Thursday, September 11, 2014

Humbly Gleaning (An excerpt from 'The Romance of Redemption,' by Warren Gage)

"Ruth" by Antonio Cortina Farinós
“Then she fell on her face, bowing to the ground and said to him, ‘Why have I found grace in your sight that you should take notice of me, since I am a foreigner?’ ”
(Ruth 2:10)
Reading: Genesis 19:30–37; Ruth 1–4
Ruth’s Story
Naomi looked out of her window, waiting for her daughter-in-law to return. She had been up all night because she knew the mission was fraught with danger. Naomi knew that Boaz, an elderly relative, was a near kinsman to her late husband and as such a possible kinsman-redeemer for Ruth, her Moabite daughter-in-law. Boaz had shown compassion toward Ruth and Naomi, and so Naomi had suggested that a marriage be arranged. But Ruth was a Moabite, from a people whose ancestry was begotten of an illicit sexual union between Lot, Abraham’s nephew, and his daughter. Lot’s daughters had gotten their father drunk in order to lie with him. Moab, the son Lot’s daughter conceived, was the ancestor of Ruth’s people. The Moabites were notorious for immorality and idolatry.
So how was Naomi to prove to Boaz that Ruth was a covenant daughter of the faith? Naomi told Ruth to go to the threshing floor by night and to wait for Boaz and his men to finish drinking in celebration of their bounty after the harvest. Ruth was to take note of the place where Boaz lay and to approach him secretly while he slept. Ruth was to lie down at Boaz’ feet—not by his side. She was to uncover his feet so that the chill would awaken him in the night. Naomi instructed that after Boaz awoke, Ruth was to ask for covenant marriage according to the levirate law of the kinsman-redeemer. Naomi knew that she was placing Ruth in a position like Lot’s daughter, where Ruth could take advantage of Boaz. But Naomi knew that Boaz would see that Ruth would not behave like her immoral ancestress. It was Naomi’s way of showing Boaz that although Ruth was a Moabitess by birth, she was truly a daughter of Abraham by faith. Yet Naomi’s plan was not without danger. If anyone recognized Ruth that night, her reputation for purity would be gone forever (Ruth 3:14).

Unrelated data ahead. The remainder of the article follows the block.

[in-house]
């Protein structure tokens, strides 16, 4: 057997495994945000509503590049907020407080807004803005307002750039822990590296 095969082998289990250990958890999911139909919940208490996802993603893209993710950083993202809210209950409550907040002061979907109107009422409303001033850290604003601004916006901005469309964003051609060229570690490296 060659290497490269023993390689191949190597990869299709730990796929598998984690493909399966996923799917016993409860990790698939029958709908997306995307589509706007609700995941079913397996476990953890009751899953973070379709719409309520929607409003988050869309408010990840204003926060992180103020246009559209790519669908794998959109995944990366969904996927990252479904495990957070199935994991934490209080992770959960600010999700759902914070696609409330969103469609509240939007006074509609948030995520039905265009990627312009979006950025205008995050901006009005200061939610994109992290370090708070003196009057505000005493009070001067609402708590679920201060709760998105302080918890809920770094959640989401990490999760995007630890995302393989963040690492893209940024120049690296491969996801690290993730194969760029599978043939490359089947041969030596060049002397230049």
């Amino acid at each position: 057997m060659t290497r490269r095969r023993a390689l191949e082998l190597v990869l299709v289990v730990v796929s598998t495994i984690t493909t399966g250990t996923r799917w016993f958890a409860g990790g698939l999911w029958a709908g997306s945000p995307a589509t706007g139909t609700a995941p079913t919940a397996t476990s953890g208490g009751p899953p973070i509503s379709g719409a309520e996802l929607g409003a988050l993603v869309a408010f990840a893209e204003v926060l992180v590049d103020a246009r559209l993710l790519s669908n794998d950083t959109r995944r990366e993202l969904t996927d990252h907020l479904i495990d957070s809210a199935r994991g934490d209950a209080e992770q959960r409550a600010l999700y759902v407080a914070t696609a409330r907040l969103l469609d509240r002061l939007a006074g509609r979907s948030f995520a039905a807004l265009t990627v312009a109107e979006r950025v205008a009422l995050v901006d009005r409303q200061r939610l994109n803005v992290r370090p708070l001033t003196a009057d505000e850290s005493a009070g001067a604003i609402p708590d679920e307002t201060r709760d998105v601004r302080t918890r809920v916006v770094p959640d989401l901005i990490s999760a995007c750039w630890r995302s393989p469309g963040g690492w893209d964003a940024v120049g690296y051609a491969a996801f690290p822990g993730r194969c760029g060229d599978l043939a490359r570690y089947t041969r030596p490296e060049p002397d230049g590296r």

So Naomi anxiously awaited the dawn. At last she saw the silhouette of a young lady approaching the house. But in the light of the early dawn, the young lady’s shadow looked like it belonged to a pregnant woman. That couldn’t be Ruth, Naomi thought. But as the young woman drew near, Naomi saw that it was Ruth after all—carrying something in her apron. As Ruth entered the house, she told Naomi that Boaz had promised her right of redemption would be respected. Then Ruth opened the apron of her gown, and she showed her mother-in-law that she was carrying a large portion of grain that Boaz had given her. Naomi gave thanks to the Lord. All the bitterness of her past life was turned to joy. Naomi knew that the Lord had given her a sign that Ruth would bear a child to Boaz. God would preserve her and her daughter-in-law. How wonderful are the ways of the Lord, Naomi thought. She recognized that the union of Boaz, a son of Abraham, and Ruth, a daughter of Moab, would heal the ancient quarrel that had divided Abraham and Lot so many centuries before. God would work a great redemption through her daughter-in-law.
Ruth looked at the abundance of grain Boaz had given her, and she thought of the first time she had come by chance to the field of Boaz to glean. Her arms had grown weary from her hard work, and her back had begun to ache from the long hours of stooping in the late springtime sun.
Ruth had been working since early morning in that field, gleaning from the meager stalks of barley left by the reapers—mostly by the edges of the field. She had paused and stretched her sore muscles, thinking how gracious the law of the Lord was to make provision for the stranger and the poor by letting them glean. She had learned about the law of the Lord from her late husband, Mahlon. She recalled how the tenderness of the Lord’s mercy had struck her, for in her country there was no similar provision for the widow or the stranger. Ruth was now both a widow and a stranger. The brief rest from her labor allowed Ruth’s mind to wander, and she grew reflective. She had learned about the God of the Hebrews from her husband, who was now dead. They had been married for ten years. Ruth assumed from the childless marriage that she was barren. But it didn’t matter anyway, she thought. She was a Moabite, and no respectable Israelite man would have her. So she comforted herself in the love of her mother-in-law and in the love of the Lord.
After the death of Naomi’s husband and two sons in Moab, Naomi had decided to return to Israel. Years before she had fled to Moab with her husband to escape a famine in Israel. But after the death of her husband and sons, she resolved to return, and Ruth had insisted on going with her. Ruth’s anguish at Mahlon’s death still tore through her heart. There was little hope for Ruth or Naomi—two grieving widows with no sons to care for them. But Naomi was determined to return to Israel, and she had urged Ruth to return to her mother’s house in Moab. Instead, Ruth’s great love for her God and for her mother-in-law had compelled her to go with Naomi.